Redfish Bay lives up to its name during the springtime.
The dominoes are starting to fall. Regular readers of this magazine know that Louisiana Sportsman for years has covered the issue of the privatization of the public’s tidal and flowing waters. Over that same time period, we’ve predicted that the problem would get a whole lot worse — with giant sections of marsh “off-limits” and anglers effectively locked out of popular ports — before it could ever get better.
That’s because anglers are, by nature, a fairly apathetic group. We tend to be low-key, easy-going people who enjoy the smell of salty air and the scenic vistas that nature paints daily. Fishing is supposed to provide rest and relaxation — a little time away from the stresses and strains of the rat race. Nobody goes fishing hoping to come back with more work to do.
And that’s what the fight for public access to flowing waters is — it’s work. Actually, it’s more than work; it’s war. And anglers don’t want that. They want peace and quiet. If one area’s blocked off, they’ll just go somewhere else. That’s one of the great things about Louisiana: There are always options.
But the options are becoming more limited, and one major one was removed last month. A company named Offshore Marine began posting the waters immediately adjacent to the public launch at Golden Meadow. Company representative Wayne “Buck” Rogers confirmed to Louisiana Sportsman that anglers and hunters who wish to access the series of canals between the public launch and Catfish Lake will have to pay upwards of $650 every year for that right.
That’s nearly $2 a day — whether you’re there or not — to access waters that were given to you through the Public Trust Doctrine when Louisiana became a state. These are waters that come and go with the ebb and flow of the tides, and contain fish that enter the area and exit it according to their moods, fish that are managed by the agency you support when you buy your license.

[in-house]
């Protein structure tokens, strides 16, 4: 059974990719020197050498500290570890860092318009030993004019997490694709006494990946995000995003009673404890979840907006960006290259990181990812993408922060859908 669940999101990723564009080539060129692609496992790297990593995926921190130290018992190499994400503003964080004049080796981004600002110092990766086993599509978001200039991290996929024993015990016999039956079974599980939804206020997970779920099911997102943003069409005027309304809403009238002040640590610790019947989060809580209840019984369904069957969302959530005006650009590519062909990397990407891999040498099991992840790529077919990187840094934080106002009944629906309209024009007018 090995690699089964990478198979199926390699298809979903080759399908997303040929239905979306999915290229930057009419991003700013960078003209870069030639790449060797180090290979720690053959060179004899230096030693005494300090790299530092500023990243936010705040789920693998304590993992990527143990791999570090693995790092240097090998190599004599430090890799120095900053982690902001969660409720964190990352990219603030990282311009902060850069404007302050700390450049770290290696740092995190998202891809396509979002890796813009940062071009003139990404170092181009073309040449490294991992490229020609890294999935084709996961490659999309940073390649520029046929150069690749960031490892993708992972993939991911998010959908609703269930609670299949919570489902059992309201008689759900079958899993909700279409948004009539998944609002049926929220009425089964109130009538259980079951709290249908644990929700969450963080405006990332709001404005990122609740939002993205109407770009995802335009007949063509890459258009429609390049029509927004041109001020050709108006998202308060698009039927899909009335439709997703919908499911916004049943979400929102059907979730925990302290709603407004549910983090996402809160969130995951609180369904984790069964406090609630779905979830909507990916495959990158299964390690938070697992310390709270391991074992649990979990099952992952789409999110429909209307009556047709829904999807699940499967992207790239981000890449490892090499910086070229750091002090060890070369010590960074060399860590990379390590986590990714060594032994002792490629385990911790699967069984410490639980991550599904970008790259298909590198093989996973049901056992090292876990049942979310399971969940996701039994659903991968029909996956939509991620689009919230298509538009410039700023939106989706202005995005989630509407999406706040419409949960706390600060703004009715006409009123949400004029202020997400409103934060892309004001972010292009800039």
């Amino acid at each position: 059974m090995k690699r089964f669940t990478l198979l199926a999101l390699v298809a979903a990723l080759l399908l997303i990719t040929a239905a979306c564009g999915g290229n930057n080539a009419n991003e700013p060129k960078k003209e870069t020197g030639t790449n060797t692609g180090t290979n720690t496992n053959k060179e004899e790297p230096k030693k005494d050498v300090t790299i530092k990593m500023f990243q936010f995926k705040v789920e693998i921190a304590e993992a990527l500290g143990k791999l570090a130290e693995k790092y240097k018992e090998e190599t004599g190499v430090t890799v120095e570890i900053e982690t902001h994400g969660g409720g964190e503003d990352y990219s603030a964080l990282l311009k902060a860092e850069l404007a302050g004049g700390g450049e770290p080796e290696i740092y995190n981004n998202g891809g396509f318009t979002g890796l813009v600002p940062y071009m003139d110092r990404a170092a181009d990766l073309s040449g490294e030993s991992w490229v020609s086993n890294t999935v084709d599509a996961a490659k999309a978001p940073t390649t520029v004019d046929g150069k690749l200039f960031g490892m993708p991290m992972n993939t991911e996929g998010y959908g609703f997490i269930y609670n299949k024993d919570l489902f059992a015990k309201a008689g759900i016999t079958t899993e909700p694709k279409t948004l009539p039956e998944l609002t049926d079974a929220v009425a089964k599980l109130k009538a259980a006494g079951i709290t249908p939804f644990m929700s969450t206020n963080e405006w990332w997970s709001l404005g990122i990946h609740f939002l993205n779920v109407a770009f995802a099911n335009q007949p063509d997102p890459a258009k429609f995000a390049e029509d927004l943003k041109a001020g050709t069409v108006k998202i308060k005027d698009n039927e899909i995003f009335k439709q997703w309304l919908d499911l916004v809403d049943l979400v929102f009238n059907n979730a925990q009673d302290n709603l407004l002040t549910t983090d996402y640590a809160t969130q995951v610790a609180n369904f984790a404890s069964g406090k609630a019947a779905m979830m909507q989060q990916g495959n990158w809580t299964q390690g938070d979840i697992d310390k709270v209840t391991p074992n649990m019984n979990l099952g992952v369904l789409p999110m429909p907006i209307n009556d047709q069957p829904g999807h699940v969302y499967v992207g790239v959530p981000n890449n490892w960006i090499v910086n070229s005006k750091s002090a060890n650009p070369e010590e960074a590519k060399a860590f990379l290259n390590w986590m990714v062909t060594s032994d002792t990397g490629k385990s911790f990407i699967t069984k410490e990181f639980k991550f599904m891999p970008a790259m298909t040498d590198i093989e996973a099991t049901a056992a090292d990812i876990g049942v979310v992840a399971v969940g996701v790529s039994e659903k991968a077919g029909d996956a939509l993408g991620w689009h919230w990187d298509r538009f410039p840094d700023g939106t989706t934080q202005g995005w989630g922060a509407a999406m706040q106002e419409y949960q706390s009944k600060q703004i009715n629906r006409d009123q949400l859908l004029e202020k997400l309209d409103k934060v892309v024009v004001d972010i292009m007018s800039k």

How kind of the state to use our license fees for the benefit of Offshore Marine and any anglers and hunters willing to plunk down the money for their own private fishing paradise.
But that’s not the worst of it. The public launch at Golden Meadow, which was paid for by your tax dollars and is managed by the Department of Wildlife and Fisheries, exists now primarily for the benefit of Offshore Marine, a private company making money on what should be the public’s resource.
The very canal into which the Golden Meadow public launch provides access sports a “No Hunting or Fishing Without Permit” sign. Almost immediately after you launch your boat, you’re trespassing — unless, of course, you’ve lightened your wallet to gain a permit.
Accessing Catfish Lake and its springtime stocks of heavy, topwater-smacking speckled trout has now gotten a whole lot harder — unreasonably so for small-boat anglers.
Although Offshore Marine says it will allow anglers to run over “its” waters to reach the lake, anglers will still be subject to trespass laws if the company changes its mind on a whim. Is that a chance you’re willing to take?
Also, what about the anglers who paid the money to hunt and fish the area? Are they going to want an armada of boats running through “their” water when the specks are thick in the canals?
Anglers in Leeville, Lafitte, Cocodrie and Theriot have all gotten body blows by the stealing of the public’s resources.
But Golden Meadow anglers have just taken it on the chin.
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